The LGBTQI+ community are five times more likely to experience hate crimes by a complete stranger than, suggests recent statistics.
According to research carried out by Stonewall, an LGBT equality charity, studies indicate that a shocking 1 in 5 people have experienced a hate crime whether physically or verbally due to their sexual orientation or gender identity. This figure has risen by 78% since the year 2013 and unfortunately shows no signs of decreasing.
What is concerning about these figures is that a lot of incidents involving hate crimes and the LGBT community go unreported to the police, with a study showing that 4 in 5 people that have experience such hate did not report it to the police, for reasons such as fear, ‘snitching’ or not being taken seriously.
A victim of a several hates crimes, Bradley Hames, 18, says: “Possibly the worst one took place in London. Me and my ex left work and got on the bus to head home, I think it was about 2am and a bunch of teenagers started screaming at us and then one swung for me, but my ex pushed in-front of me to protect me and he ended up getting hit. The next day he his face was swollen, and his cheek was bruised, it was so scary.”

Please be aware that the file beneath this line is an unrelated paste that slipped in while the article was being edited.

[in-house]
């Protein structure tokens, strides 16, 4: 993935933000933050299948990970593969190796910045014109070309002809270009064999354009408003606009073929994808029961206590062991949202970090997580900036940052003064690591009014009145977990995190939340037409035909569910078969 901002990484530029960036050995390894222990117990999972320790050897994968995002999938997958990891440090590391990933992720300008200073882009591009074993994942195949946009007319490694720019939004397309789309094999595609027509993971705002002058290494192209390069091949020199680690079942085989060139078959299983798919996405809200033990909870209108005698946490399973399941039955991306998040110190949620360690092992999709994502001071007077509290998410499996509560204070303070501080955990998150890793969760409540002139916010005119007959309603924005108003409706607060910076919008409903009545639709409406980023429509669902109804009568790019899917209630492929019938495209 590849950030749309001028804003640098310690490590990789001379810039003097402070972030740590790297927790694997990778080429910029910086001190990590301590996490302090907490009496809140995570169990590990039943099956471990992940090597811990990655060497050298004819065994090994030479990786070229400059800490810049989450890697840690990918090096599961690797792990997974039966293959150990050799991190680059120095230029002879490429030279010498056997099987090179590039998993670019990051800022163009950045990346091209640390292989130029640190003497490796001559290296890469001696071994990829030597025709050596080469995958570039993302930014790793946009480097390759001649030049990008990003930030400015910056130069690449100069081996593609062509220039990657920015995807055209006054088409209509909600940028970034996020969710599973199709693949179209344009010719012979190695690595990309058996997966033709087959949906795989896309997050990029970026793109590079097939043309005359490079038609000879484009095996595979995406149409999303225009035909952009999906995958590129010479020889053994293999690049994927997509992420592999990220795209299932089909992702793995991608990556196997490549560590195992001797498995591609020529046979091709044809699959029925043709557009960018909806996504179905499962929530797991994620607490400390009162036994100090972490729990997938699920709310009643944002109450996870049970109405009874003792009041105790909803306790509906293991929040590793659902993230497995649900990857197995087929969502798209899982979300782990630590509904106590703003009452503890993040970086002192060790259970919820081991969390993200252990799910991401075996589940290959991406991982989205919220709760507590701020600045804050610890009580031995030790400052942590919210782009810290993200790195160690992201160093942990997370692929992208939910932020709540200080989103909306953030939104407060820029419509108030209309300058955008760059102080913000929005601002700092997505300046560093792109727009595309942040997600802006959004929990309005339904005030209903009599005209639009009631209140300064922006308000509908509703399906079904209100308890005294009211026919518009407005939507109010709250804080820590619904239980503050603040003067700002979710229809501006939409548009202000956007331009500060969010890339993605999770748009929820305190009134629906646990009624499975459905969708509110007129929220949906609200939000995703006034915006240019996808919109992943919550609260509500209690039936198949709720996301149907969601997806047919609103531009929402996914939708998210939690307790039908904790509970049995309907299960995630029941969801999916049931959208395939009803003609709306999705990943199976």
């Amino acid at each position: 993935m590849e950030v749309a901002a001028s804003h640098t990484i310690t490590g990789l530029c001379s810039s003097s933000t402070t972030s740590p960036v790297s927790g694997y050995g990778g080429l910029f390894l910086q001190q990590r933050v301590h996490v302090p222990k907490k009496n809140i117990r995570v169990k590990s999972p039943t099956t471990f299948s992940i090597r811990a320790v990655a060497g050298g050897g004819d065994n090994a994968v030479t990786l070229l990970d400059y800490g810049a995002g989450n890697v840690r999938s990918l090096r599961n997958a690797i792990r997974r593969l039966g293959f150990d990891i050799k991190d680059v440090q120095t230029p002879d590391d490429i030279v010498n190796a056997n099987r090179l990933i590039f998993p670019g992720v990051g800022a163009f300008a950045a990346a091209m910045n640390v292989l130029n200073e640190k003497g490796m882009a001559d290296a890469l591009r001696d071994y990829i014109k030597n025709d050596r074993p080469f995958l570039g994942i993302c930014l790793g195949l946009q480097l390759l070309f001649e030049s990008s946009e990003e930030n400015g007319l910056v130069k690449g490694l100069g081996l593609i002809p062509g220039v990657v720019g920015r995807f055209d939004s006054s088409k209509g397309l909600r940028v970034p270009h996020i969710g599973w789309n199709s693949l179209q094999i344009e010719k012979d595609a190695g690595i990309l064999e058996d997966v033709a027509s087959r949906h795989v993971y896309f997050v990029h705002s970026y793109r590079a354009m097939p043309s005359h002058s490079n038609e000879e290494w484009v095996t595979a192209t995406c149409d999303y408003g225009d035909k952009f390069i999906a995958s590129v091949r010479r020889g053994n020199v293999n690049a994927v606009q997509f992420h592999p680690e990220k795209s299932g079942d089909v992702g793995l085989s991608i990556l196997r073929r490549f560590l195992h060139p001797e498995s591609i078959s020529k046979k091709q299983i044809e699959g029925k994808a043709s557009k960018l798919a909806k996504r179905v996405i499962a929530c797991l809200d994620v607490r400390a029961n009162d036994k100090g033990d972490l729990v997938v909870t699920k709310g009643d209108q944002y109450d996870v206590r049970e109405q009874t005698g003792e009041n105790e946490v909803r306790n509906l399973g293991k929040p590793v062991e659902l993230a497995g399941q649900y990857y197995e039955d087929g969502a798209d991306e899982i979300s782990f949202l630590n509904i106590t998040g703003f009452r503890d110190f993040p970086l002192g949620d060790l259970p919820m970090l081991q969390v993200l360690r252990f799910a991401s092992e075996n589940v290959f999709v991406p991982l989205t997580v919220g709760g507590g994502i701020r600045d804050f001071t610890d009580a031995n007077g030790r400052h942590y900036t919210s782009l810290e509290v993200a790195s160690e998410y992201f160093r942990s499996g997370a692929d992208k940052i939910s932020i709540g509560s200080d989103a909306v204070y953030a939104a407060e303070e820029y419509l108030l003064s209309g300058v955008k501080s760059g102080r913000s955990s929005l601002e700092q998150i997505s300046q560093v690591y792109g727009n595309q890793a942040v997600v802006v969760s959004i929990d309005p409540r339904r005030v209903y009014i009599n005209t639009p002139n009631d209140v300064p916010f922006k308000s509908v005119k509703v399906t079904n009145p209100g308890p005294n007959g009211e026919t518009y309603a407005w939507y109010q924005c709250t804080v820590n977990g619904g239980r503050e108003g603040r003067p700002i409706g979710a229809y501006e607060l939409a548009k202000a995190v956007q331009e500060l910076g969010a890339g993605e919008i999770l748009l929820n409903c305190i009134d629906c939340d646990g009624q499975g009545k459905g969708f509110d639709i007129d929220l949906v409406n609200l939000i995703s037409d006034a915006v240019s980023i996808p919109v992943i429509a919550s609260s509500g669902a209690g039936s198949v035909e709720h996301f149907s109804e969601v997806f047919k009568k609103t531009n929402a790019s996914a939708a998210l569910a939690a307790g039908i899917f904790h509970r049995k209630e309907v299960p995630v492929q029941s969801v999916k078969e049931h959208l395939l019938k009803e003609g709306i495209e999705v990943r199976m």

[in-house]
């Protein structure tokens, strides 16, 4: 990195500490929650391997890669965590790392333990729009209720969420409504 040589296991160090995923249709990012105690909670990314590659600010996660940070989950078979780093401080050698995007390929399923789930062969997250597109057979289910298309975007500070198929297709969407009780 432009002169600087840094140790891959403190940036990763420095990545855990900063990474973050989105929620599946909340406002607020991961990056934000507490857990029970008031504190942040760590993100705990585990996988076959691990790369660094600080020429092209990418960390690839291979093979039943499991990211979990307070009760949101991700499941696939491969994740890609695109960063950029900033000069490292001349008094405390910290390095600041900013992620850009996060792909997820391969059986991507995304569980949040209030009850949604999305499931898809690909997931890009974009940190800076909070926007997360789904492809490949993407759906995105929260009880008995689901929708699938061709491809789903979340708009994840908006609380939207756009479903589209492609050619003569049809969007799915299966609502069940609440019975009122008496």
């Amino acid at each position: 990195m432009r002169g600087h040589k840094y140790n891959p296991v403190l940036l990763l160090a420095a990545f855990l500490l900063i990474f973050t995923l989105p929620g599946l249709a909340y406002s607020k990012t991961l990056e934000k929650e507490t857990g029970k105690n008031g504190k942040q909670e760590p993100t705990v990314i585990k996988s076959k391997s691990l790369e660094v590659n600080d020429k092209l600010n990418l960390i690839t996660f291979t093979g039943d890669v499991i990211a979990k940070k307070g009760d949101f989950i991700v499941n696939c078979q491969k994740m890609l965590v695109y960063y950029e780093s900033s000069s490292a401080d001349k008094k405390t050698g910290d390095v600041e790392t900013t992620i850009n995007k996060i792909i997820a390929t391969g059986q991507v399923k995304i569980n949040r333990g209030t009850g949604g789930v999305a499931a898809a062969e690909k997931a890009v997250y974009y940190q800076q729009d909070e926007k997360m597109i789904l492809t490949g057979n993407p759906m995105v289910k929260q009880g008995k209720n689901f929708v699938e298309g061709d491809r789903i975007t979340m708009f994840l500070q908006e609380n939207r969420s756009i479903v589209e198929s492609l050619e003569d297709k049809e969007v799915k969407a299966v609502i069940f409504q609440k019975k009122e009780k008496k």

When asked if this incident was reported to the police Hames said: “Well, the whole bus had to be terminated and had to be escorted away by the police. The guys never got caught because they couldn’t track their oyster card details, so the case just had to be dropped.”
The rise in such figures are causing widespread panic amongst the LGBT community, causing them to constantly look over their shoulders even when walking down the street. The most common form of hate crime is verbal abuse and with as many as 9 in 10 people claiming to have experience such behaviour.
“I’ve met very few LGBT people who haven’t experienced some form of hate crime if I’m honest. I find it so crazy because in the last 5 years LGBT hates crimes have risen by something like 70% or 80%, even though as a whole the country is becoming more progressive” said Hames.
This kind of discrimination has left many people in the LGBT community fearing for their lives and worrying about how they will be perceived by the public in an open space. 17% of victims have been customers of local cafes, restaurants bars and clubs and even 1 in 7 have been harassed or discriminated in a shop due to their sexual orientation or gender identity.
“This behaviour has to stop. I have worked here for 12 years and I have come to realise that the people that steal can and will come in all different shapes, sizes, colours, genders and everything else. I represent a store therefore discrimination is just unacceptable and will ultimately get me into a lot of trouble” said Israel Saria, 48, security guard at a department store.
Please visit Stonewall.org.uk for more information on how you can make a visible stand against LGBT hate crimes.